April 23 UK Inflation CPI 8.7% Down 1.4% and RPI 10.4% Down 3.1%

Published / Last Updated on 24/05/2023

The Office for National Statistics (ONS) has released Consumer Prices Index (CPI) inflation figures this morning for April 2023 at 8.7% pa, down 1.4% pa from March.  This fall was not as large as expected with UK food and non-alcoholic beverage inflation still at a 45 year high of 19.1% pa, a fall of just 0.1% since March when it was at 19.2% pa.

Consumer Prices Index (CPI)

UK Consumer Prices Index (CPI) are still in double digit figures at 8.7% pa for March 2023, down from 10.1% pa (March 2023), 10.4% pa (February 2023), 10.2% pa (January 2023), 10.5% pa (December 2022), and 10.7% pa (November 2022).

We know that food and recreation that are keeping prices high as food inflation on its own is up nearly 20% pa when compared to last year, communication costs (our mobile bills have soared as have transport costs with yearly inflation increases priced into mobile contracts and public transport costs).  Energy prices rises have slowed down dramatically and only contributed 0.1% pa to the headline inflation rate. Therefore, other sector price rises are slowing down now with household service prices, furniture, clothing, footwear, and restaurant prices all slowing on their rates of increases.

Old Inflation Measure - Retail Prices Index (RPI)

The old measure of inflation RPI, an arithmetical mean of the average prices of a basket of household spending (rather than the geometric mean for CPI), also fell 3.1% to 10.4% pa from 13.5% pa (March 2023).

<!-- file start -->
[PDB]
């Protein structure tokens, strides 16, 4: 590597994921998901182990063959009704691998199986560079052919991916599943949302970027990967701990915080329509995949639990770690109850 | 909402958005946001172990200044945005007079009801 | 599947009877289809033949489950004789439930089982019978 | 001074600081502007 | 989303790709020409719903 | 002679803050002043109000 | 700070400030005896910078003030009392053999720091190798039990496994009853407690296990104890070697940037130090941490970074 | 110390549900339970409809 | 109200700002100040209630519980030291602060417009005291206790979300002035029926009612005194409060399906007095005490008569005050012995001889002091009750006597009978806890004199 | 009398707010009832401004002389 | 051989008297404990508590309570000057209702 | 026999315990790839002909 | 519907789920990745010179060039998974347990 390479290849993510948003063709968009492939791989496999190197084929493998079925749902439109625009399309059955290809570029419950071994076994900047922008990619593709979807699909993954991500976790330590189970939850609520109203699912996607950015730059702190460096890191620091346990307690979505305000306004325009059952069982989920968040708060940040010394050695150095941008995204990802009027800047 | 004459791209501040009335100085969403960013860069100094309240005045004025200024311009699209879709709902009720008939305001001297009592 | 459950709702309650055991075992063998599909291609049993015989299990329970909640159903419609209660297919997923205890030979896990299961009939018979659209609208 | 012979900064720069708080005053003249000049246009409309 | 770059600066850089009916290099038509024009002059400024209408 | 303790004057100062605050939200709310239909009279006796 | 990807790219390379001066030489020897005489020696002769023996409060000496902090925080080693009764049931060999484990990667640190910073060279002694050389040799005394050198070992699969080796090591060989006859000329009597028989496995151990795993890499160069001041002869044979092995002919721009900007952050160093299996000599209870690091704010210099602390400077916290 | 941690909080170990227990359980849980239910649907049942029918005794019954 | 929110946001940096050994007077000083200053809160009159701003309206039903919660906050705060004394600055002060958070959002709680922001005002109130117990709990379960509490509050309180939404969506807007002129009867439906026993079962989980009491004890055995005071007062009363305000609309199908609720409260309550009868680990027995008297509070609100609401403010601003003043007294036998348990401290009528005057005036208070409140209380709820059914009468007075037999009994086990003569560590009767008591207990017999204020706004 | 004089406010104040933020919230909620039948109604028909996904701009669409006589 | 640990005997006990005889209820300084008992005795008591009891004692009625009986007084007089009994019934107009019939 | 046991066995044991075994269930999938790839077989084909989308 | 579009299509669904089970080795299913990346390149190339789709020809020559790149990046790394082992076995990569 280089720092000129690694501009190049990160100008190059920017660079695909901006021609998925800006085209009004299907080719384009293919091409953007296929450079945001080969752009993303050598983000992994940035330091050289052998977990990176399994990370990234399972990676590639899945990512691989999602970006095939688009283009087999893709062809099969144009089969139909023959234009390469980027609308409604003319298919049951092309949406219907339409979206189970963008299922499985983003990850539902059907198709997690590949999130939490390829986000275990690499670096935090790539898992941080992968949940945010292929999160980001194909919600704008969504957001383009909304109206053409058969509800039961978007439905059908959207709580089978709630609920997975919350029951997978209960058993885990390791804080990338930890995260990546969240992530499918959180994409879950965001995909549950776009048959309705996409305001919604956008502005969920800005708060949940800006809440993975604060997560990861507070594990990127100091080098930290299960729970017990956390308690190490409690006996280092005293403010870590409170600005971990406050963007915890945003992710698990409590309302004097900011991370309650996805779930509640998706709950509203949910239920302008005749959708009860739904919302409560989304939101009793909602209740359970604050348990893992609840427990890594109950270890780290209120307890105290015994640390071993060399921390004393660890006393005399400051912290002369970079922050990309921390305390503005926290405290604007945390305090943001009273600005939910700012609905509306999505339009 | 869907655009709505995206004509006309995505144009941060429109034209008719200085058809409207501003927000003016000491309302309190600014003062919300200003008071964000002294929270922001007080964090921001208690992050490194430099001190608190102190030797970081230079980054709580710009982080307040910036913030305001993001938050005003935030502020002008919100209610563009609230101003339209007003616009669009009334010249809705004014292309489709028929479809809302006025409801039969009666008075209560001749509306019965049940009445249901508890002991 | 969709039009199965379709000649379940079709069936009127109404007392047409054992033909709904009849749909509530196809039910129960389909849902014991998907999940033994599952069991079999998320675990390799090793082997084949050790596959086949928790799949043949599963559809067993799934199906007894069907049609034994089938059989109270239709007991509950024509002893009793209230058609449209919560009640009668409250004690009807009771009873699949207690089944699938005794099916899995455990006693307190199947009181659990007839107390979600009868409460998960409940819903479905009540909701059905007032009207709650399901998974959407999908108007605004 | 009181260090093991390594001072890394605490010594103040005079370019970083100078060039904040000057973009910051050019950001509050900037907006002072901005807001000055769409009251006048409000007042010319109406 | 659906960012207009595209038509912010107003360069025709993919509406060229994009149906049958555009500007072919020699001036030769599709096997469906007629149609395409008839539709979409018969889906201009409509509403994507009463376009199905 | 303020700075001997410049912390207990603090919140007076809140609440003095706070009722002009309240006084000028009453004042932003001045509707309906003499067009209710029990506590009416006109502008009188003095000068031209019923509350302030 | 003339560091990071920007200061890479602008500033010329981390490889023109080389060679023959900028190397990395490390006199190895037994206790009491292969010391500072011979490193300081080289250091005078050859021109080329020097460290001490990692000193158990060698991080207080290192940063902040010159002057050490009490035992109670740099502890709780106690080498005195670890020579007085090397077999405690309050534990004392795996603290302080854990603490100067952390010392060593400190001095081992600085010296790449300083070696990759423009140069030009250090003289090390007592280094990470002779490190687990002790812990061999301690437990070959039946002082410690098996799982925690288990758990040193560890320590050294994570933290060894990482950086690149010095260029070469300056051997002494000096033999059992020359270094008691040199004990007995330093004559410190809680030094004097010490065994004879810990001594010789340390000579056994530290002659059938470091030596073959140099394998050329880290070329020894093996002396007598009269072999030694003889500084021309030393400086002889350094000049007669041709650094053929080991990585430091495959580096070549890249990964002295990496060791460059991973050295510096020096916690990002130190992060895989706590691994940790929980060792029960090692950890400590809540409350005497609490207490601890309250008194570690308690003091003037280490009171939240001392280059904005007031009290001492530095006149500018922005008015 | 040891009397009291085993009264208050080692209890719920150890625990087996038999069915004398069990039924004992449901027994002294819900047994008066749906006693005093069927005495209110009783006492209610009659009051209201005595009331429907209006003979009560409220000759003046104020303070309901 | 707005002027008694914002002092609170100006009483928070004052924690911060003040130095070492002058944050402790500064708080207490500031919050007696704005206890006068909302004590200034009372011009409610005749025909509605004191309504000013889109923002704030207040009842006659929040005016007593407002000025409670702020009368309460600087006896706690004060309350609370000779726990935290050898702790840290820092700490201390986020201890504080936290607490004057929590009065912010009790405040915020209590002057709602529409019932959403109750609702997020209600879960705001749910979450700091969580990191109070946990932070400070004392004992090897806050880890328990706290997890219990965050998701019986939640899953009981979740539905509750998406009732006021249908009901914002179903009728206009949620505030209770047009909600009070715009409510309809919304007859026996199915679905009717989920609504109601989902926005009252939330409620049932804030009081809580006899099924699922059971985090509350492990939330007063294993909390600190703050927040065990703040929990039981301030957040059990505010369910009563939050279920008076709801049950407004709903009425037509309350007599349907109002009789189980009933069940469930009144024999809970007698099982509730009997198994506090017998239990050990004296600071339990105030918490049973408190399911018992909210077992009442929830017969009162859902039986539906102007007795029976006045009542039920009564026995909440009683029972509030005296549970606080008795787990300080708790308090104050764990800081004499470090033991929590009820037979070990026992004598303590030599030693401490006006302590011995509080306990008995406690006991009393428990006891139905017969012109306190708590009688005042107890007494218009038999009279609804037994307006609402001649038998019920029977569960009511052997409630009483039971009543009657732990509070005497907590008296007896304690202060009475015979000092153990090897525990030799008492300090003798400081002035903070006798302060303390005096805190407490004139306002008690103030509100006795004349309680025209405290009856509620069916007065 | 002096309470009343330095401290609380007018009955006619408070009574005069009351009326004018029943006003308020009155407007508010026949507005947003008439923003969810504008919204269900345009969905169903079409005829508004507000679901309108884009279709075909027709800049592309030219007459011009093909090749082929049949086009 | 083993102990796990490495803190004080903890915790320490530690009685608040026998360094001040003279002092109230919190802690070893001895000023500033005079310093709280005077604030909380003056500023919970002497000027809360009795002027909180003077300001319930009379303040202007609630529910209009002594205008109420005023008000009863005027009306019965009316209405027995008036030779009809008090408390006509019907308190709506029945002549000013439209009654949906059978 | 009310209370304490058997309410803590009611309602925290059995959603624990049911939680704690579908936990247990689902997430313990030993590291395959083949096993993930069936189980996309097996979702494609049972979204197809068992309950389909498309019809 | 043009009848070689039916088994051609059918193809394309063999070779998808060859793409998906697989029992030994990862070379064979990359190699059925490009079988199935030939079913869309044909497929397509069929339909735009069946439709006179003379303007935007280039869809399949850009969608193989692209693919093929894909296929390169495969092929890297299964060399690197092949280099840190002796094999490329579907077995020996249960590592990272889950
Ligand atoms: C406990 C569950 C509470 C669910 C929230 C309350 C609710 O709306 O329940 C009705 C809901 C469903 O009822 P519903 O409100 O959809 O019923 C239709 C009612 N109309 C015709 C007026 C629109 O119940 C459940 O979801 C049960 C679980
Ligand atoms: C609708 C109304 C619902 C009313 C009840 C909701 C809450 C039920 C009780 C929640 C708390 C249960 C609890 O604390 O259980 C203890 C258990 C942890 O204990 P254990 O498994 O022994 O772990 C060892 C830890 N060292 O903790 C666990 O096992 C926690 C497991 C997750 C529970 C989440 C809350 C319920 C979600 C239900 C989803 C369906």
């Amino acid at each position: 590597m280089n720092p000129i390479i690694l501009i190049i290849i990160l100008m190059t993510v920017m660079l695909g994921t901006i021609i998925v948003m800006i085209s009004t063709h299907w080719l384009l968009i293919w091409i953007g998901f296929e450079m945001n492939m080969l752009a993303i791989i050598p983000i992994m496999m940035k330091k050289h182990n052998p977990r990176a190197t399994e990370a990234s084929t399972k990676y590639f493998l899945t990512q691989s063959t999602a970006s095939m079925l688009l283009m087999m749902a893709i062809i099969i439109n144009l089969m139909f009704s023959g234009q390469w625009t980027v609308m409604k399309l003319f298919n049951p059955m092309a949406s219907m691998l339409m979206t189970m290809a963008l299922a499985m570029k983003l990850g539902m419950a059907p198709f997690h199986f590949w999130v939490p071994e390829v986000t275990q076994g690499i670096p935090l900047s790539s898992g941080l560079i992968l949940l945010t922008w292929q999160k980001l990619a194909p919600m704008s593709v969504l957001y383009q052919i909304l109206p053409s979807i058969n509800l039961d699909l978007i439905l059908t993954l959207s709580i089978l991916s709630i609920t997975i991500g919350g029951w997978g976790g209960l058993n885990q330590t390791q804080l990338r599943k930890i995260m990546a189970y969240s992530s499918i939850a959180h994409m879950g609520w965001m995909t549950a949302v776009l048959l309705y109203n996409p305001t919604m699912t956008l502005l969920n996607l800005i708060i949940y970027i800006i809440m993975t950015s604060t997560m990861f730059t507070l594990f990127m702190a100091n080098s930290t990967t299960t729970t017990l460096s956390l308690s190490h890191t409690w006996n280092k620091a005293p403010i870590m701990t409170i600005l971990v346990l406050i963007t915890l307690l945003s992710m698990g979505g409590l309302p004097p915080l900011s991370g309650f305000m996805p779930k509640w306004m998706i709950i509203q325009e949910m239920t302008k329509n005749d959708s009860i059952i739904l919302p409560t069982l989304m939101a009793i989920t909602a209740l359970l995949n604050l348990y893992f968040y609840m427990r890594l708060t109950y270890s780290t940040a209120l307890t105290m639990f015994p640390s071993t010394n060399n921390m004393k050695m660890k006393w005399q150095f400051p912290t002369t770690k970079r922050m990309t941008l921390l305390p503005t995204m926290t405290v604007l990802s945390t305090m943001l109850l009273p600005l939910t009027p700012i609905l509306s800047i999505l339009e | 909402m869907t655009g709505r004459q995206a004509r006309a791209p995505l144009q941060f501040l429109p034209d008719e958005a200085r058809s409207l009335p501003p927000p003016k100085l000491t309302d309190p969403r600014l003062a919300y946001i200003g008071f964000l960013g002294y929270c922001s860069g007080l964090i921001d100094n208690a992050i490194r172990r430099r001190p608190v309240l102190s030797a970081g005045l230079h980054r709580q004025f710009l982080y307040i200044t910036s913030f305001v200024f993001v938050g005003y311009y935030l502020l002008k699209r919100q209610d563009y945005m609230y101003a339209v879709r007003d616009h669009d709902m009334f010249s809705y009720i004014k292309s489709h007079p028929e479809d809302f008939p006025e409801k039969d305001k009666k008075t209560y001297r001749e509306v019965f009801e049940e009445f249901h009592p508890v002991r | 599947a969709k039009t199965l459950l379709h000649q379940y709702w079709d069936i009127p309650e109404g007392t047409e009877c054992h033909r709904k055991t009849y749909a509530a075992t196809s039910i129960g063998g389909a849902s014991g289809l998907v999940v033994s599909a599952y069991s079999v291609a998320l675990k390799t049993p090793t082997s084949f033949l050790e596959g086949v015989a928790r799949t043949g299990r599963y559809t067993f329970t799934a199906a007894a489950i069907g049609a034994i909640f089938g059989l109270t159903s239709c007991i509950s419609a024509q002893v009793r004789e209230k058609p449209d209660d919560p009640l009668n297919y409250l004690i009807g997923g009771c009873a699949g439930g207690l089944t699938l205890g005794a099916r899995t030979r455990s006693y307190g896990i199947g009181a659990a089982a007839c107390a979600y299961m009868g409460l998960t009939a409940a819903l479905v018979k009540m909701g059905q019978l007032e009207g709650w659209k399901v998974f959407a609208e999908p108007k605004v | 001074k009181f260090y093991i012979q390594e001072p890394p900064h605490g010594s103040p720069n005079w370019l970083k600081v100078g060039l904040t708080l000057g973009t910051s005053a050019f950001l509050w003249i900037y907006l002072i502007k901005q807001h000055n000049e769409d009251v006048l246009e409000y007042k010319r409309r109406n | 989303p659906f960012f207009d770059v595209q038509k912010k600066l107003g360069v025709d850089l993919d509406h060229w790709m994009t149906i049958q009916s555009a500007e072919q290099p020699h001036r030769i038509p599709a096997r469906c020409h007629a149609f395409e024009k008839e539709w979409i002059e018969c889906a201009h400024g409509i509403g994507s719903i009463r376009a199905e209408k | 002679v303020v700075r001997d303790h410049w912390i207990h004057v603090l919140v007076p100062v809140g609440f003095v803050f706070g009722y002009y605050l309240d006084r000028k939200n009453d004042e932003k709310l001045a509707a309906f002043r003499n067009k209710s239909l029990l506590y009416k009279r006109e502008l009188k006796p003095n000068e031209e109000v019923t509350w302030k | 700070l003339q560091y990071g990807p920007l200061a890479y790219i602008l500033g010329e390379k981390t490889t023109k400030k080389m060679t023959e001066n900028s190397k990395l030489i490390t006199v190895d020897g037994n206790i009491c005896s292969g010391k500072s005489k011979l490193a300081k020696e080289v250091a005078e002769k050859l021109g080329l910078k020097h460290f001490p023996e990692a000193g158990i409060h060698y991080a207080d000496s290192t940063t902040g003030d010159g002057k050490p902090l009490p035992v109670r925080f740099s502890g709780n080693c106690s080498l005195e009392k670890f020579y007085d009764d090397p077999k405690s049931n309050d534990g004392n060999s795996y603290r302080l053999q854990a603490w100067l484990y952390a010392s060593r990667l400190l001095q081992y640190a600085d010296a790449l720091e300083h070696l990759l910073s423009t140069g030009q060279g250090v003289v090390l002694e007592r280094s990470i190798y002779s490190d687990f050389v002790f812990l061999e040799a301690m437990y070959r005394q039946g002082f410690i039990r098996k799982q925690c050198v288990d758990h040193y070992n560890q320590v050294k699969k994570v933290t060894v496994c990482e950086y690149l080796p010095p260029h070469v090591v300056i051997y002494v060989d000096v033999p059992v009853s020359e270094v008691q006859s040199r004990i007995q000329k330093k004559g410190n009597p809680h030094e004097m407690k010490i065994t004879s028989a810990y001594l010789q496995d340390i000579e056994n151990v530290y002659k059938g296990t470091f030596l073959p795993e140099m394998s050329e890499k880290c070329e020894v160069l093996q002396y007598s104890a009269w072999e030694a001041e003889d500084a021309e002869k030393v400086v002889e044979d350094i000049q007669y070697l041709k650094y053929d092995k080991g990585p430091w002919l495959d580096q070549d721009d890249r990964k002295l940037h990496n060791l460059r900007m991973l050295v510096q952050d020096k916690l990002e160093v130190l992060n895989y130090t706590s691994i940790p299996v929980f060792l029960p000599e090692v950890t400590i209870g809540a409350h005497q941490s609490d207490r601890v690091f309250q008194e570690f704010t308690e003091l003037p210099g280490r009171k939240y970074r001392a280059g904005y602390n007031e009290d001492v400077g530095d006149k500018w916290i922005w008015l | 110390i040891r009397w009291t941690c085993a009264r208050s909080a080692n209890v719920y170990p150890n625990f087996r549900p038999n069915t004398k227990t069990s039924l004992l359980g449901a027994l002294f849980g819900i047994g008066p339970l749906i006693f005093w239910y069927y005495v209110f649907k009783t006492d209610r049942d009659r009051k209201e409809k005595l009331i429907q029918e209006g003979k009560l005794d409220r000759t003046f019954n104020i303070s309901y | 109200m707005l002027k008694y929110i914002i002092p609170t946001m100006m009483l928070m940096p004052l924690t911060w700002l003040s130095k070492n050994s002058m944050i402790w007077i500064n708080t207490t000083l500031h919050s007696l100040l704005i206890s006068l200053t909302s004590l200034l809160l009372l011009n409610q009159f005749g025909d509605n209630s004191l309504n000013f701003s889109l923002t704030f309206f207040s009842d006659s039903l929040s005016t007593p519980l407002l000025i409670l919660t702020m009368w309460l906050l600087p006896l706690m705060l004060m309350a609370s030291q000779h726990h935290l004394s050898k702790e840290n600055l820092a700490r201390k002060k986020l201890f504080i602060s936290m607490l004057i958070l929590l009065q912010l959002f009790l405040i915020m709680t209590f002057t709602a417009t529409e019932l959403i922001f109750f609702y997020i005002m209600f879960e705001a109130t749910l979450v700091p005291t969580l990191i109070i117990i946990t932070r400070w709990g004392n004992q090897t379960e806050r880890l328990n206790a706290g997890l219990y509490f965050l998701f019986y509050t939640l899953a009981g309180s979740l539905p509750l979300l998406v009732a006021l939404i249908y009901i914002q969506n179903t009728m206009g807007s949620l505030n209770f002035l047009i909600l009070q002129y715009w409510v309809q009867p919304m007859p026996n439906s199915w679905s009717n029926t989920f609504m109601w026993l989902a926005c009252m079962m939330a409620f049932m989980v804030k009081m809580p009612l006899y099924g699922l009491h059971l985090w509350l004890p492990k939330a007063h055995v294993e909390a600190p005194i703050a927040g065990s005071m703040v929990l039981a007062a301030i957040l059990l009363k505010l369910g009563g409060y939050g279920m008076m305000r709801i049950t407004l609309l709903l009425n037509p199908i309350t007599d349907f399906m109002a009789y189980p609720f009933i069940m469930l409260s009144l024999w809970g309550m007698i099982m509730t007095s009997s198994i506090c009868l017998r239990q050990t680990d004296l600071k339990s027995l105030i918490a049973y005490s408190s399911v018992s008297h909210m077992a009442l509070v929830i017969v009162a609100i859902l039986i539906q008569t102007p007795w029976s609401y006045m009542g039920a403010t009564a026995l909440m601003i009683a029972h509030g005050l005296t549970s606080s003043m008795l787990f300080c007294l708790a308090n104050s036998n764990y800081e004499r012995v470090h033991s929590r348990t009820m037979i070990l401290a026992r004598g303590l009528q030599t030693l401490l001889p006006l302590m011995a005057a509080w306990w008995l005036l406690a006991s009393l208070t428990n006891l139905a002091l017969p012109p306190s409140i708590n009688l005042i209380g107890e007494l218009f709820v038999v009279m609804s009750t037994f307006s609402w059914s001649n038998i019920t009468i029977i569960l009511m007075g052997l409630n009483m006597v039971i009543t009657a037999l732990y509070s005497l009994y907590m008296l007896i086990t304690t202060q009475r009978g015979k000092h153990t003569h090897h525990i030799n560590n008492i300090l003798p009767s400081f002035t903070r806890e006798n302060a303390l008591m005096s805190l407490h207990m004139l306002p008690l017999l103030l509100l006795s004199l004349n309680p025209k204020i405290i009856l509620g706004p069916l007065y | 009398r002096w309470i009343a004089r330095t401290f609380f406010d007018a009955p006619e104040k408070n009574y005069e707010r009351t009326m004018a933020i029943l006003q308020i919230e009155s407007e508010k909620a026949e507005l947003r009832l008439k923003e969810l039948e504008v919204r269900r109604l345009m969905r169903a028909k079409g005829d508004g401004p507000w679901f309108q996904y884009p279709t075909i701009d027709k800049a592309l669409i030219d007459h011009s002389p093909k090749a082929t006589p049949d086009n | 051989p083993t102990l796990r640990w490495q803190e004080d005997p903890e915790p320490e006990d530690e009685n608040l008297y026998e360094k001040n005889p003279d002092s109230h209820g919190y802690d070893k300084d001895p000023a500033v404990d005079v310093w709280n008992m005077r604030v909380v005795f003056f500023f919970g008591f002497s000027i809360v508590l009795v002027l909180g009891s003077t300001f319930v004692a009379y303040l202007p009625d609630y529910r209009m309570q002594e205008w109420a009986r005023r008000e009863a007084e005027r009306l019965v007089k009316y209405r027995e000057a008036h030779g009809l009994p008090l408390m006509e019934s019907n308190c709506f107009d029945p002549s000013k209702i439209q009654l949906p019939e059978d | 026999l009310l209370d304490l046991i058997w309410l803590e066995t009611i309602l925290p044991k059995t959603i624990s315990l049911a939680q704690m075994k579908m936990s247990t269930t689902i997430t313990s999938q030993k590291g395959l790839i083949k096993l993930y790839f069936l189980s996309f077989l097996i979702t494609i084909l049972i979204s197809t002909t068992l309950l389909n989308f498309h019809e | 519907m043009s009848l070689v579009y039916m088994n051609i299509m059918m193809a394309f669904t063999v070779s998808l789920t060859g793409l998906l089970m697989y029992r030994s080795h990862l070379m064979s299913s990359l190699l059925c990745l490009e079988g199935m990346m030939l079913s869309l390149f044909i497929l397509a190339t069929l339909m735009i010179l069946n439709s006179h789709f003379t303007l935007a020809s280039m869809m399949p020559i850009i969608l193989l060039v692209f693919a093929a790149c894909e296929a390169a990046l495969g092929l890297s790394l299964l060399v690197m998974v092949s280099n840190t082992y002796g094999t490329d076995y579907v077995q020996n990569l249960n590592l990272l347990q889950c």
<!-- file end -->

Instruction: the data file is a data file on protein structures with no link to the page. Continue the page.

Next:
As anticipated, the Bank of England increased interest rates again this month to 4.5% pa.  This was only a 0.25% pa increase rather than the 0.5% pa we think was needed.  The Bank of England are juggling with trying to get inflation down but not send the UK into recession and trigger house repossessions with large increases to mortgage repayments.

We said last month, and we say again, a period of high inflation could be around for another 5 years despite the Bank of England 6 months ago suggesting we will be back on target within 2 years.  A period of high inflation devalues fixed rate government debt (gilts) over the years meaning that when the government comes to repay its covid-19 and cost of living support debts in say 20-30 years time, their real-time cost is lower, just like an interest only mortgage if you are paying back the original mortgage capital borrowed 25 years ago having paid the interest each month for 25 years.

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